The Sunshine State received 40 of the 70 designated "beach bums" from the report by the Natural Resources Defense Council, which gives the tag to U.S. beaches where waters are not monitored, that don't use EPA-recommended criteria and that have known sources of pollutants.
But Florida's Key West, which worked to improve sewage that affected the area's coral reefs as well as the water, was praised for its efforts. California's San Diego and Los Angeles were also awarded "beach buddy" designations, along with Salem, Massachusetts, and Branford, Connecticut.
The council singled out Oregon and Louisiana as the coastal states that do not have any regular monitoring or public notification programs.
Across the country, the number of beach closures and advisories was up, almost 20 percent more than last year, the non-profit group said.
"This is the time of year when people are heading to the beach, people are expecting to have fun, looking forward to a day in the sun, a day in the sand, a day in the water," said Nancy Stoner, the council's Clean Water project director.
"What they need to be concerned about is dirty water, and the possibility that they and their families will get sick from swimming in polluted beach water."
About half of the nation's freshwater and ocean beaches were closed last year for unknown reasons, but the known leading causes include raw sewage or contaminated storm water, which includes pollutant run-off from the ground.
Since the environmental group began this annual survey 12 years ago, 12 coastal states have initiated or expanded monitoring programs.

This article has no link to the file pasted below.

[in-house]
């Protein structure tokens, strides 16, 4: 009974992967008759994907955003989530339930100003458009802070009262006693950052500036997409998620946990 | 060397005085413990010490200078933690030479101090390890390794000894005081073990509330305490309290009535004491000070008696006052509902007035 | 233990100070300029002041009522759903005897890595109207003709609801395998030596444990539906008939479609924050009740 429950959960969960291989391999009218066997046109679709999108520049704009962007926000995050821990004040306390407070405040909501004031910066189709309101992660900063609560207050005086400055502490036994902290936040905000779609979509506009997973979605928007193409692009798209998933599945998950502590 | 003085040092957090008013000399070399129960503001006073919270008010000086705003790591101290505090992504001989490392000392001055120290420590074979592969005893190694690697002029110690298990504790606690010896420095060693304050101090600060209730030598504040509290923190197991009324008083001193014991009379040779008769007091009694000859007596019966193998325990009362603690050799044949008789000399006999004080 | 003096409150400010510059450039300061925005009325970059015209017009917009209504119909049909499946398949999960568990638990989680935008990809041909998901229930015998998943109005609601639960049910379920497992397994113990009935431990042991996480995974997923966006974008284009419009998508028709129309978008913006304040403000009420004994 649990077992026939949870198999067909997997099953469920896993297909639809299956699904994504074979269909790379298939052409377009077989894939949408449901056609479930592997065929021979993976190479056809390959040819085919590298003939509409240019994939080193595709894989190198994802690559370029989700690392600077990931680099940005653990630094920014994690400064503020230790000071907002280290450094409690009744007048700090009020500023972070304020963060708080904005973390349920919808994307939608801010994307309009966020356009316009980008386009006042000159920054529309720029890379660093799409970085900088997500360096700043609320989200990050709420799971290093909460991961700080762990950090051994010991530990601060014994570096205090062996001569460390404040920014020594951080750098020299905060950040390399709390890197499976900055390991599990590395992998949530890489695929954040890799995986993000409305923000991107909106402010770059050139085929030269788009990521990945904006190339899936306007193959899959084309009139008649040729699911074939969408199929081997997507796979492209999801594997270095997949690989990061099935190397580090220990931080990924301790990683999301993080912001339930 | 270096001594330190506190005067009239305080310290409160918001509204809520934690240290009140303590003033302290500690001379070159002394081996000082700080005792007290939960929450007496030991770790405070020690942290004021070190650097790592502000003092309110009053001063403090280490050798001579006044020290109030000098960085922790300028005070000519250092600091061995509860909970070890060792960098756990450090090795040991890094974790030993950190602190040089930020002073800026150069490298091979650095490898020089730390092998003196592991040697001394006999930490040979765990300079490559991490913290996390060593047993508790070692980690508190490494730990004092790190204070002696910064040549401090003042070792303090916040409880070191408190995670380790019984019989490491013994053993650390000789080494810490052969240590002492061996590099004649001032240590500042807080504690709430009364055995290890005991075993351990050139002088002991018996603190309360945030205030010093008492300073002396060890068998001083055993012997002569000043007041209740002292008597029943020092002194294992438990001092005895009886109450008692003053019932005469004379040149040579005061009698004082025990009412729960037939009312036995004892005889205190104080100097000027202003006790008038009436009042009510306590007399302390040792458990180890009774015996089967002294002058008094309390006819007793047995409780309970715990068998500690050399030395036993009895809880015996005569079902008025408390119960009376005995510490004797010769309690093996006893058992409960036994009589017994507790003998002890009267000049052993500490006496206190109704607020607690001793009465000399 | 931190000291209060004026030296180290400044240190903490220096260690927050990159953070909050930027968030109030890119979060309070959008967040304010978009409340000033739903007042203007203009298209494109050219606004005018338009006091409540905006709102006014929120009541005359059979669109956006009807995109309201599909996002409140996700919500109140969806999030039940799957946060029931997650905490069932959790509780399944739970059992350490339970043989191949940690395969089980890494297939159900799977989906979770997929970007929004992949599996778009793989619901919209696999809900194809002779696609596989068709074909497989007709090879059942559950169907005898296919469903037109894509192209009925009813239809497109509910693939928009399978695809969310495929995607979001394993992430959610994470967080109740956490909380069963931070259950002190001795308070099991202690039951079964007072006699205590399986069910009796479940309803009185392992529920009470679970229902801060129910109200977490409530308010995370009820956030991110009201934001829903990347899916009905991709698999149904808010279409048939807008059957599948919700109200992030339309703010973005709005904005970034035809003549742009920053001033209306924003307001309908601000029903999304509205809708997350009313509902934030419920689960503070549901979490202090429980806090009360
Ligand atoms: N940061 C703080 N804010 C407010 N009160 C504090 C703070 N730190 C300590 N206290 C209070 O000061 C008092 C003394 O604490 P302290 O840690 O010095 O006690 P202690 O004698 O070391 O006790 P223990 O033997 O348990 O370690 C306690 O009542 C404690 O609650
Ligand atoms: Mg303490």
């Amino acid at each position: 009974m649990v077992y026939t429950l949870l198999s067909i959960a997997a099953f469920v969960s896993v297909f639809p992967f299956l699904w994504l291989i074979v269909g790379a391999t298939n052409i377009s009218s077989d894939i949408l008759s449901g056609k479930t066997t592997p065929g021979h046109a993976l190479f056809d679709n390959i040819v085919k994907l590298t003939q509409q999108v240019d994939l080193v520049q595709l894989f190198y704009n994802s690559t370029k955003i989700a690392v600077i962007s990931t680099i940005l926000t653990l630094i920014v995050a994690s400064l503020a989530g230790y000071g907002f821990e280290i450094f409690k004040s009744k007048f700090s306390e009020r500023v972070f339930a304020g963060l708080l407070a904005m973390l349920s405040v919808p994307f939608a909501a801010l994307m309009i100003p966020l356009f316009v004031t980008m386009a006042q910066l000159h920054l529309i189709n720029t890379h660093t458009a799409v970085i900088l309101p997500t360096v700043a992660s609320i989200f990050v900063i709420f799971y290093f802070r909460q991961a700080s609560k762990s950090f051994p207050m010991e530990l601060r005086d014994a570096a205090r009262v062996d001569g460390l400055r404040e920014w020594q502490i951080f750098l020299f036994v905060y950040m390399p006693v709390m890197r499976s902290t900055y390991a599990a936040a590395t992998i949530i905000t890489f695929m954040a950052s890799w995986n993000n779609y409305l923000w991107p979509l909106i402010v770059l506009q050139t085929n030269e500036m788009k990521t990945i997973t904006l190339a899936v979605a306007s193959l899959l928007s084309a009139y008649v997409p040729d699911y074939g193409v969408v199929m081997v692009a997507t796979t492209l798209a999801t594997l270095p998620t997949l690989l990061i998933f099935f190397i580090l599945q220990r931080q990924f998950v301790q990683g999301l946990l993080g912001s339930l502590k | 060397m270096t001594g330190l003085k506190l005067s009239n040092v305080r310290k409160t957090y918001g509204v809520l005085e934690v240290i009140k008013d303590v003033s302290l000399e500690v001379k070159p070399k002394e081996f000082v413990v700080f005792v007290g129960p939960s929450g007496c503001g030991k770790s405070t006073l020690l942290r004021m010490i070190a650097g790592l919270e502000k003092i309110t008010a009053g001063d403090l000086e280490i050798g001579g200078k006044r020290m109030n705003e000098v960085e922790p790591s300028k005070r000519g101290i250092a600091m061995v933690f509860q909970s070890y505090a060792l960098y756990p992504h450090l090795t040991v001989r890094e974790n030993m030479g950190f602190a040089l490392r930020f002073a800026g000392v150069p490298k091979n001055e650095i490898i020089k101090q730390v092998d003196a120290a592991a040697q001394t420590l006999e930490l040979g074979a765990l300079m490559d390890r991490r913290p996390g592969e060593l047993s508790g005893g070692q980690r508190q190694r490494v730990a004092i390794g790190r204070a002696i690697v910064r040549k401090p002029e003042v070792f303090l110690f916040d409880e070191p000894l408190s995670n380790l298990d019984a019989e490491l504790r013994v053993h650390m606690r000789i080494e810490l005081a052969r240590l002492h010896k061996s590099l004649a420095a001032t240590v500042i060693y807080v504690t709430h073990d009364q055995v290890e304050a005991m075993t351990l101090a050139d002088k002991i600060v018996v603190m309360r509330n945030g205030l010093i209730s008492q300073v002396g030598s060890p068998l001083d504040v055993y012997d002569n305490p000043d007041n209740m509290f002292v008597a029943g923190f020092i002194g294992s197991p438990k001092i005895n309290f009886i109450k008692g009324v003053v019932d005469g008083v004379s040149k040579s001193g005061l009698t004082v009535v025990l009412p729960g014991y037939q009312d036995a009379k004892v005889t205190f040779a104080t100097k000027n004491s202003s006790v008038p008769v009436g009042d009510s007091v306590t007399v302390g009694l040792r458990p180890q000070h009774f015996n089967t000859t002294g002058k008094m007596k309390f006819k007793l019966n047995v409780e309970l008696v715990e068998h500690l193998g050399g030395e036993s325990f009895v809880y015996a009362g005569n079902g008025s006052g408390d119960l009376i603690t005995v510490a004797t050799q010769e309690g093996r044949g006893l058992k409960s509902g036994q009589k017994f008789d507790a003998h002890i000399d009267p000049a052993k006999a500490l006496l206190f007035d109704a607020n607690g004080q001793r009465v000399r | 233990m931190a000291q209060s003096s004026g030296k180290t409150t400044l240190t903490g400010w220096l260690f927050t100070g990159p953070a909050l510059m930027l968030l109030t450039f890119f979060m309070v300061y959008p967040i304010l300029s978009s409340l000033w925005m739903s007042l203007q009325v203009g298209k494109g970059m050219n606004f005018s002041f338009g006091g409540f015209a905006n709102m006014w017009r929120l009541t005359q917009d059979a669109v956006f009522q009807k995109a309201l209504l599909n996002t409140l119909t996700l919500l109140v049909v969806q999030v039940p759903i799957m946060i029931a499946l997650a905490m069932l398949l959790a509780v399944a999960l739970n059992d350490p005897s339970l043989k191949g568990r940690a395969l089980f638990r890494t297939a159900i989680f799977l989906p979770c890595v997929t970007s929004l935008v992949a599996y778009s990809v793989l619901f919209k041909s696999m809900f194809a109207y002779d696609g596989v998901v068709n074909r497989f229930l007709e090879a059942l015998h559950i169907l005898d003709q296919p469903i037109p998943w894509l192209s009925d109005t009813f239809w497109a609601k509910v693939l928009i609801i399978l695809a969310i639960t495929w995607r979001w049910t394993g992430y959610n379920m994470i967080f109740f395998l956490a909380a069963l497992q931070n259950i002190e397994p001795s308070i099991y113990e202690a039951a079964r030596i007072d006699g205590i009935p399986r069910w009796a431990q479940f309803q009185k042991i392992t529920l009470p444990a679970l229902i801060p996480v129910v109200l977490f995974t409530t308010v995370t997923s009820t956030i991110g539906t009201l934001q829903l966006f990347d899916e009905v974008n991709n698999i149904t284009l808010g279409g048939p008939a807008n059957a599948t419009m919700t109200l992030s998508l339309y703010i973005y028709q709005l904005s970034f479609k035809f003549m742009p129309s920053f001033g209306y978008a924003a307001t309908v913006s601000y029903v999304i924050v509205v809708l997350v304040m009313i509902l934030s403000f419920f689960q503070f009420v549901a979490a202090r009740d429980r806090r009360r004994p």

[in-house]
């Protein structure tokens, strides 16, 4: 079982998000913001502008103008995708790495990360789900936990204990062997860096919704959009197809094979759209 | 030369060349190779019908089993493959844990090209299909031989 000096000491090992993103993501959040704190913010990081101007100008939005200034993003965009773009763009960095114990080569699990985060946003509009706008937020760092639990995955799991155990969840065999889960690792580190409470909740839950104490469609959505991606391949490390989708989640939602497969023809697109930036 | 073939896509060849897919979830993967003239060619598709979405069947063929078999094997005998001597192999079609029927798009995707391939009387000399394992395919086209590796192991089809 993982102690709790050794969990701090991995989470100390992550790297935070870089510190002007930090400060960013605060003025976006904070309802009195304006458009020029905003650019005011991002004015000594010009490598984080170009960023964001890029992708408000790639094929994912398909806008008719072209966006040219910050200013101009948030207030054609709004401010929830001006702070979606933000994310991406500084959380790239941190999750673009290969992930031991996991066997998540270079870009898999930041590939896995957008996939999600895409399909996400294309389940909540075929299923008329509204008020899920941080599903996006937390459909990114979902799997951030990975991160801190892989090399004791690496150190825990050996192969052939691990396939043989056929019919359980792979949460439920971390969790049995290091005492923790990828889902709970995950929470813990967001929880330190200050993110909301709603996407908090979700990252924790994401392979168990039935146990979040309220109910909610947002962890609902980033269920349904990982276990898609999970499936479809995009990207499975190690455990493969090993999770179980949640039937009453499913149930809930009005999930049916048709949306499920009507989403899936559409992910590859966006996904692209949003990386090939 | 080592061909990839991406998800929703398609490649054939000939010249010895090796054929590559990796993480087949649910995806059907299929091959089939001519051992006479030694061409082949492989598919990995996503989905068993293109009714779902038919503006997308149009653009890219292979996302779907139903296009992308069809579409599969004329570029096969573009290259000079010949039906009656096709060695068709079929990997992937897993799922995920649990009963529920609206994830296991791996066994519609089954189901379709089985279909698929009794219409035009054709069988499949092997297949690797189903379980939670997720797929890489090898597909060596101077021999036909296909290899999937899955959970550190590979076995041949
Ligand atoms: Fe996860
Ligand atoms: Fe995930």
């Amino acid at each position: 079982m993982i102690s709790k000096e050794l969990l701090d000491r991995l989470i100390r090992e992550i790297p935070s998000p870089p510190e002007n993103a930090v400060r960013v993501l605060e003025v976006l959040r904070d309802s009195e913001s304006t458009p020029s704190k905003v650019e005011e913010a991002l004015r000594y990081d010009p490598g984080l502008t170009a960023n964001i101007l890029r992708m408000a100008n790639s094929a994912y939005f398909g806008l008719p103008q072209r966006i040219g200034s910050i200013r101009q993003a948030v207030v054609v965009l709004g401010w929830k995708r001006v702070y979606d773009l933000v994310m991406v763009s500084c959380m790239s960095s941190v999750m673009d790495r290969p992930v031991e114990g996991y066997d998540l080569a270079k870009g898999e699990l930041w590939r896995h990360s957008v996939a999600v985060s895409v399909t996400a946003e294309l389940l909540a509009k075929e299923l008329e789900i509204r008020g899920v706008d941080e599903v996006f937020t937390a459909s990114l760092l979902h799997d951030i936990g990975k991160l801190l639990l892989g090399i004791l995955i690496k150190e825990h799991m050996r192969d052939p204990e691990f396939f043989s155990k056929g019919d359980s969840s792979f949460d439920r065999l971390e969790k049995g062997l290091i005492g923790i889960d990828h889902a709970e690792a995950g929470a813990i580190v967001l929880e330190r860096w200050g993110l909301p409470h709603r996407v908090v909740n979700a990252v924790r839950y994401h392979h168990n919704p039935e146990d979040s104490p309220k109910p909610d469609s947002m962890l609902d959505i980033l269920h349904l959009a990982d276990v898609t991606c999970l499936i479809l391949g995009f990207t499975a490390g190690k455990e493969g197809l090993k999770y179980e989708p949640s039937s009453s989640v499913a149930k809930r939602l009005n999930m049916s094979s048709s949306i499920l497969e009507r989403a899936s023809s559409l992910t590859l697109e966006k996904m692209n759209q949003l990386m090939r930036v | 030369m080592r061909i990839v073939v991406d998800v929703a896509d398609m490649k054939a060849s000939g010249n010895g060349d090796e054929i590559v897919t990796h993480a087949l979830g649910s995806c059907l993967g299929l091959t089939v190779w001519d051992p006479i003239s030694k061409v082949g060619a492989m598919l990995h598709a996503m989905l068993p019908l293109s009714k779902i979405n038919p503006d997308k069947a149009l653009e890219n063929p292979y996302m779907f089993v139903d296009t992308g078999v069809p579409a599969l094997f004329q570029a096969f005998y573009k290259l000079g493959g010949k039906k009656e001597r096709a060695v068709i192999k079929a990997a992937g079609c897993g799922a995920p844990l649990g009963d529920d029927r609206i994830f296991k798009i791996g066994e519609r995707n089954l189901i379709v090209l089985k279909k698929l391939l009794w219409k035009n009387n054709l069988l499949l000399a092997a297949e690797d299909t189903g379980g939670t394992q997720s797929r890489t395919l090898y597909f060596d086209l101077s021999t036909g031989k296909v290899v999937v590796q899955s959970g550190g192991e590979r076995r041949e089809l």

The numbers are up in part this year because more states are actually monitoring water quality, but the non-profit group also said that states have inconsistent standards across the country.
Last year was Florida' first year participating in the healthy beach program, which calls on counties to monitor the state's 316 beaches. All but six of Florida's bum beaches were in Brevard County, home to Cape Canaveral, Cocoa Beach, Melbourne and Merritt Island.
Florida Department of Health spokesman Bill Parizek told Reuters that monitoring was already ongoing in Brevard County's most visited beaches, which were not mentioned in the survey.
"We've got to look at this and see where these beaches are," Parizek said, adding he knew that one bum beach the group listed had been closed for years.
"I think our beaches all in all are good beaches -- Florida still has some of the best beaches in the country," he said, adding his department surveys the water quality of 304 different beaches every two weeks.
Puerto Rico also began monitoring last year, but does not tell the public when water quality standards are not met.
Among states that have regularly monitored water quality for some time, California's beach advisories and closing went up 14 percent year, but the council said greater rainfall and 14 new beaches may have contributed to the increase.
On the East Coast, New Jersey's popular beaches, including Atlantic City, were shut 125 times last year, compared with 33 the year before.
New York state does not require its counties to monitor swimming beaches, and the survey added that timely and effective public notification of dirty beaches "continues to be a problem" for New York City.
For healthy beach visits, the environmental group recommended swimmers follow some basic general rules: open ocean environments are normally safer, as are those bodies of water farther removed from developments.
Avoid swimming after heavy rainfall, which spreads ground pollution and, for those very concerned people, keep your head out of the water, said Sarah Chassis, director of the group's water and coastal program.
Details are outlined in the council's Web site at http://www.nrdc.org or the EPA at www.epa.gov.
By Niala Boodhoo